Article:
Over the course of those years, I could actually see a difference in my subsequent responses to each demand for wisdom and grace. And I can honestly say that it was a privilege to be "on probation." Every day was a day of proving how much I loved God and was willing to set aside the ego, and put Him first.  I think I became kinder, more patient with myself -- and others, and less judgmental.

This passage from Mary Baker Eddy's Science and Health took on new life and relevance:


"As death findeth mortal man,
so shall he be after death,
until probation and growth
shall effect the needed change."

Even though I had walked away from the corpse of what I felt was a less-than-optimal decision, I still had the right to prove that I was free of its hold, its regret -- its grief. Each week I was given the opportunity to sit with Christ and review my thoughts, words and actions. To celebrate my ultimate freedom.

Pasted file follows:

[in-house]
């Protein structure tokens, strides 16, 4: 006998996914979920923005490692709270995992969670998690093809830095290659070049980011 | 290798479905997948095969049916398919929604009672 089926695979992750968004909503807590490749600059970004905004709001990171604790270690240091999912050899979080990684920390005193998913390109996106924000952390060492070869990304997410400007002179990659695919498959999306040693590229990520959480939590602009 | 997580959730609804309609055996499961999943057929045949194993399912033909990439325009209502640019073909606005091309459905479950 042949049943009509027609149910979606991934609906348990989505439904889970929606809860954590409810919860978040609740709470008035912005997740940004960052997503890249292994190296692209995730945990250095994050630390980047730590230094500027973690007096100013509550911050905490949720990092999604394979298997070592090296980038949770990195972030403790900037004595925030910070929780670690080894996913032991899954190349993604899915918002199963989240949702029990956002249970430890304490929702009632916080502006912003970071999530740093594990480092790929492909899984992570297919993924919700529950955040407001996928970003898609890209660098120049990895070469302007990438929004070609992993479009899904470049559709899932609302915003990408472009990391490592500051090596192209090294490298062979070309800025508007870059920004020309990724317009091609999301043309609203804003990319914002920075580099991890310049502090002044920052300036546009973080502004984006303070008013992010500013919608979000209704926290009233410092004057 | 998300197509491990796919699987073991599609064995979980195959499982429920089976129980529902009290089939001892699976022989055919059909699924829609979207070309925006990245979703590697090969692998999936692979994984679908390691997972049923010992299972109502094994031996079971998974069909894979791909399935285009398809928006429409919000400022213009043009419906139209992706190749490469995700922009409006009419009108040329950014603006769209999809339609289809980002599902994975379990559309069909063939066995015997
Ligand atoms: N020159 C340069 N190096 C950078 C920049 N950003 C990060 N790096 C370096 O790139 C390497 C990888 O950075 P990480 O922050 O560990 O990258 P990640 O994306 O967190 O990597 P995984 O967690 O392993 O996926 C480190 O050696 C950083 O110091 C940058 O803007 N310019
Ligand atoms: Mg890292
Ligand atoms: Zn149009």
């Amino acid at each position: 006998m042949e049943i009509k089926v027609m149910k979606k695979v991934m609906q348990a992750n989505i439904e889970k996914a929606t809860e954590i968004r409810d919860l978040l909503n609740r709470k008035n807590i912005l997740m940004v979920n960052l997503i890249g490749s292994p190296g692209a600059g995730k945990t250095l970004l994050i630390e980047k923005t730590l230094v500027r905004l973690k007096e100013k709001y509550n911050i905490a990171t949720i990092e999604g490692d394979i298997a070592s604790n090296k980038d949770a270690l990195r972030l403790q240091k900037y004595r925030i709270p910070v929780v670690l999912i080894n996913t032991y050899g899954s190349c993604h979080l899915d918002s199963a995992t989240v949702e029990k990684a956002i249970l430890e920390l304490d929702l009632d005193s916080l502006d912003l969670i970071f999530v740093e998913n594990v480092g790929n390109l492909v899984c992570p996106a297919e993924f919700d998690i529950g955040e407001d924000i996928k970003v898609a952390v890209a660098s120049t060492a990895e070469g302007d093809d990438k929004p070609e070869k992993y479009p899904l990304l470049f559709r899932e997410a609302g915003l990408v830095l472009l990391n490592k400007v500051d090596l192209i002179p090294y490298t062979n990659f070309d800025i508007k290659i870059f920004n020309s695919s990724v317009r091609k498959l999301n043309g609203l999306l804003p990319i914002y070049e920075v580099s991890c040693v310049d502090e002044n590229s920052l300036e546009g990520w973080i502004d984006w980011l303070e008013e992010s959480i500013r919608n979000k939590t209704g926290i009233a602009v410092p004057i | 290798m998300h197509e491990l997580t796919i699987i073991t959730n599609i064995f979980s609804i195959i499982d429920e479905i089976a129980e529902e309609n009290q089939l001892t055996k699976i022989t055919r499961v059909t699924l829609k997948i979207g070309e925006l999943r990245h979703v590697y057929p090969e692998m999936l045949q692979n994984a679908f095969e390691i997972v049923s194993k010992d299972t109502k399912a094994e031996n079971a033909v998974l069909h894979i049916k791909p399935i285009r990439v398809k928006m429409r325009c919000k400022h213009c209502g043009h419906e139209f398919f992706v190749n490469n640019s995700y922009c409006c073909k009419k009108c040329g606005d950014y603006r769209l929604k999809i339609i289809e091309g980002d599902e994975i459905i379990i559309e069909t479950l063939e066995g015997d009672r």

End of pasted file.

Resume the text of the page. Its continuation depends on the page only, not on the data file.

Probation is no longer a punitive, threatening concept for me, it is something I cherish deeply. I try to practice my love for probation, as an expression of my love for God, for good. It is not something that anyone else needs to impose upon us -- it is a gift we can give ourselves. It is an opportunity to say "I love you," to our first Love.



offered with Love,




Kate



Saturday, April 7, 2018

"what am I worth..."


"I look to You,
I look to You..."

Selah's cover of  "I Look to You"  returned to my playlist this morning.

I was talking with a dear friend recently and she asked me a question that touched a very tender nerve:


"perhaps it's a self-worth issue..."

I heard her, but I couldn't imagine how what we were talking about - my desire to be of better support to those I loved - had anything to do with self-worth. But I trusted her and I knew she loved me. So I filed her question away for "someday when."  Someday, when I have the time. Someday, when I am willing to probe more deeply. Someday, when I am unable to breathe because I feel the walls crumbling around me - again. Then I will revisit self-worth.  But for now, I'm okay -- but thanks.